"The morning you had the Senate committee investigating all of these campaign finance abuses, ready to blow a gasket over these videotapes we've been talking about. Very exciting hearing, you go up there Senator Thompson is ready to give them hell and he does. Then you have Harold Ickes, the guy who was the President's point man for money, finally ready to testify about all the money in the campaign, we've been waiting for this public testimony for months. And then in the afternoon, you're going to have a key procedural vote on campaign finance reform that would essentially determine whether campaign finance reform lives or dies.
"So as a journalist it's sort of a mandatory visit to the Hill, you've got to go. So you go up to the Hill, you go to the hearings in the morning, they do not disappoint. Thompson's talking about the foot-dragging of the White House. Then Senators have their lunch, as they do every Tuesday to discuss the agenda and when their next recess's going to be, or whatever the topic seems to be, and then they went on the floor to vote.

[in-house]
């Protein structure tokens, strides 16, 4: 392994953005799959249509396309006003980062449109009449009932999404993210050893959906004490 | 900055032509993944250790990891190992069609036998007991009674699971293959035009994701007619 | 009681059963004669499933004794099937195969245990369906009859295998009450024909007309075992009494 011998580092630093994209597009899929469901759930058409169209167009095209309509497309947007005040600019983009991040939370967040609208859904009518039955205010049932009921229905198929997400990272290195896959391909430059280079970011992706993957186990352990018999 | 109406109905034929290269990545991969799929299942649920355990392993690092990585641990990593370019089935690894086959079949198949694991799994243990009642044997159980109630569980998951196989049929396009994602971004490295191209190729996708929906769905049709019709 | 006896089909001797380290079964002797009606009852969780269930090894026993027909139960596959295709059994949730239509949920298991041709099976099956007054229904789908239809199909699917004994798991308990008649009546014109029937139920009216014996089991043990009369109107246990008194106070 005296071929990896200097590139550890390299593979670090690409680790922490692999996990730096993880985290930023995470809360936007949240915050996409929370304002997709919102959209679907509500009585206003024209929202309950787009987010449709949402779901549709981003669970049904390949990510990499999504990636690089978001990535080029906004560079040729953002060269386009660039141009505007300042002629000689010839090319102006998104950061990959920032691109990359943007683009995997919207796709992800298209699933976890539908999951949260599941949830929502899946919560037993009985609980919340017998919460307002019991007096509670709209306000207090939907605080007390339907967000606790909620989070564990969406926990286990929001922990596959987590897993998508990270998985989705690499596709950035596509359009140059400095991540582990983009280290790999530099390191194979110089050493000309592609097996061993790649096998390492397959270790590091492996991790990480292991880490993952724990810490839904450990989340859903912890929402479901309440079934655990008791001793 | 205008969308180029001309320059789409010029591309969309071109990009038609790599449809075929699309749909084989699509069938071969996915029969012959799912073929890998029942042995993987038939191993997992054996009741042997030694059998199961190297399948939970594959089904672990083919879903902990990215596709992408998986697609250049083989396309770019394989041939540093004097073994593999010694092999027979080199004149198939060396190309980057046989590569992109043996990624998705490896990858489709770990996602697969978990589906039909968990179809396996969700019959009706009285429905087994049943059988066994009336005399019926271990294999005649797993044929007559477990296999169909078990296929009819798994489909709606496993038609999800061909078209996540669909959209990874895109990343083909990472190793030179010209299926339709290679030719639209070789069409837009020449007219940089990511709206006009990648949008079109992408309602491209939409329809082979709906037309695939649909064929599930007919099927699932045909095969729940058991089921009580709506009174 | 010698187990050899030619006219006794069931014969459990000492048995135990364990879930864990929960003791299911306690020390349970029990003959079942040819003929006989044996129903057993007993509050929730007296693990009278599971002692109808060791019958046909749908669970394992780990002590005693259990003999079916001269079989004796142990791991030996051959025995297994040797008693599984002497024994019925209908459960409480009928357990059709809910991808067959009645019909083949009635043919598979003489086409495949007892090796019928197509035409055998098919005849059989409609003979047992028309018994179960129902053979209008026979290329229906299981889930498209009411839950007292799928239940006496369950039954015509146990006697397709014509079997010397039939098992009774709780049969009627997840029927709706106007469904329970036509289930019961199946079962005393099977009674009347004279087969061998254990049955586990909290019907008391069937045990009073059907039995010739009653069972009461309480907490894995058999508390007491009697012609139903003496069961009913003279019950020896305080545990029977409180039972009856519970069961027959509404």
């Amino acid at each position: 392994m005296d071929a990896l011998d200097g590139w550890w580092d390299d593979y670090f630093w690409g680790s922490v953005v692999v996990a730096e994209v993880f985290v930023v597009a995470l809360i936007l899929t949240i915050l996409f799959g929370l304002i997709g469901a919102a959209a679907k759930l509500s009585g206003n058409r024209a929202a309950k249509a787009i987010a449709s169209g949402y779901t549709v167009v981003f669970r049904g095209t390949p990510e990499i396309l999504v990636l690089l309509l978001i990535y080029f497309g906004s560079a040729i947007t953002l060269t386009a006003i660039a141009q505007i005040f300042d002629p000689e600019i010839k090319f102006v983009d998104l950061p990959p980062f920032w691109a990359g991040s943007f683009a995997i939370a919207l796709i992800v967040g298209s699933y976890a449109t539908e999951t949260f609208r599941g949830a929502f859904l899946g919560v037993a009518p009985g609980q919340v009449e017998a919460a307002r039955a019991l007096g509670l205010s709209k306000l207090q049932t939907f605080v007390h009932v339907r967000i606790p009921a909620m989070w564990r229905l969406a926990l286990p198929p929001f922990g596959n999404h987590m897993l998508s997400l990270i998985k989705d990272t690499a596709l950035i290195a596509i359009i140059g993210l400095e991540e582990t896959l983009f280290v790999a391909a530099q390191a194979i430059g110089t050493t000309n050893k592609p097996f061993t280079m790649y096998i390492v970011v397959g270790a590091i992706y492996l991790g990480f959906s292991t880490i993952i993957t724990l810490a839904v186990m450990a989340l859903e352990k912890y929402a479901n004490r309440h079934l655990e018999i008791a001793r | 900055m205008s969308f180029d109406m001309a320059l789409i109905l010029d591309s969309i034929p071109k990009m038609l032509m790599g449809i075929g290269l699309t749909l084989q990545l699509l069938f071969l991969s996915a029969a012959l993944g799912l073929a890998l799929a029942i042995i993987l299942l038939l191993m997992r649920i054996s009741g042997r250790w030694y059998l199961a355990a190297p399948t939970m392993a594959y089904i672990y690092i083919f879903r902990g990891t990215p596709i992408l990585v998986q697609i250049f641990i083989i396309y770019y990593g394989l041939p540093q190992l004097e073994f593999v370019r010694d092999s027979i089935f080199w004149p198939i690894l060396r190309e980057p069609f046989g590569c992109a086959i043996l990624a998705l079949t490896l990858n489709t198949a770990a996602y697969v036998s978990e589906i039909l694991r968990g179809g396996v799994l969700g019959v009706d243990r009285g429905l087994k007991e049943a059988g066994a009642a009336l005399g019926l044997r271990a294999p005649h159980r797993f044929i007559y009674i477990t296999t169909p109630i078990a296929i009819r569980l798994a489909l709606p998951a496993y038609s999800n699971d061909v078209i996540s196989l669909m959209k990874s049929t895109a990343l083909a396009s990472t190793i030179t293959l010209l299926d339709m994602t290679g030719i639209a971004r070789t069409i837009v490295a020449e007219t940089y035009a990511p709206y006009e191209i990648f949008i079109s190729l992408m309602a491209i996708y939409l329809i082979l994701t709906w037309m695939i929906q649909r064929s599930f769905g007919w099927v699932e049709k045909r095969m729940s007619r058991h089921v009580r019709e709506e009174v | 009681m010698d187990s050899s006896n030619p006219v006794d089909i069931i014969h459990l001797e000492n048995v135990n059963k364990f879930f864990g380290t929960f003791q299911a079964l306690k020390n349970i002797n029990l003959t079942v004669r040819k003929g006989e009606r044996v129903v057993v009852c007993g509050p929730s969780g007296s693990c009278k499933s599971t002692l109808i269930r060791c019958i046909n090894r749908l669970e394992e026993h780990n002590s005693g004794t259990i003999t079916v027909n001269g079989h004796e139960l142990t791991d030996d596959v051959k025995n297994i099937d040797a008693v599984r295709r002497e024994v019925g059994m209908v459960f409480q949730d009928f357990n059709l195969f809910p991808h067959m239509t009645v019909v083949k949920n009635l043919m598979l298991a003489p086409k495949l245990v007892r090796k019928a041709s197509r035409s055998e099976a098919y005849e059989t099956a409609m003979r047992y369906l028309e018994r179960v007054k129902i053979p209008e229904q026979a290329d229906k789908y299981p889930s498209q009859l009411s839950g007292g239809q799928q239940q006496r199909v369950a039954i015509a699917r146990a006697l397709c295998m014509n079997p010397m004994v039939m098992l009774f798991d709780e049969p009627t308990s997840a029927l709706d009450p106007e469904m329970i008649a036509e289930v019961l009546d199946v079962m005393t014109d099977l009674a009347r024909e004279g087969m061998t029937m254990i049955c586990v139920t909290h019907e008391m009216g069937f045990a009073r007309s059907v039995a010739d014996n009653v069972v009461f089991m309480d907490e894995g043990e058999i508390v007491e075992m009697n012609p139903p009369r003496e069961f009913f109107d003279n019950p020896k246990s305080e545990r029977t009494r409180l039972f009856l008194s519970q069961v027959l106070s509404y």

"And what happened was, without boring everyone with all the procedural details, is that in the end the Senate balked and it decided it could not vote for campaign finance reform. Back I went to the Harold Ickes testimony on the Hill and Harold Ickes said to the Senators, 'Your problem isn't with me, Senators, it's with the law, which P.S. you just refused to change.' So it was a wonderful day."

PBS viewer's problem isn't with Ickes either. It's with reporters who think it's more important to change laws that were violated than determine who did what.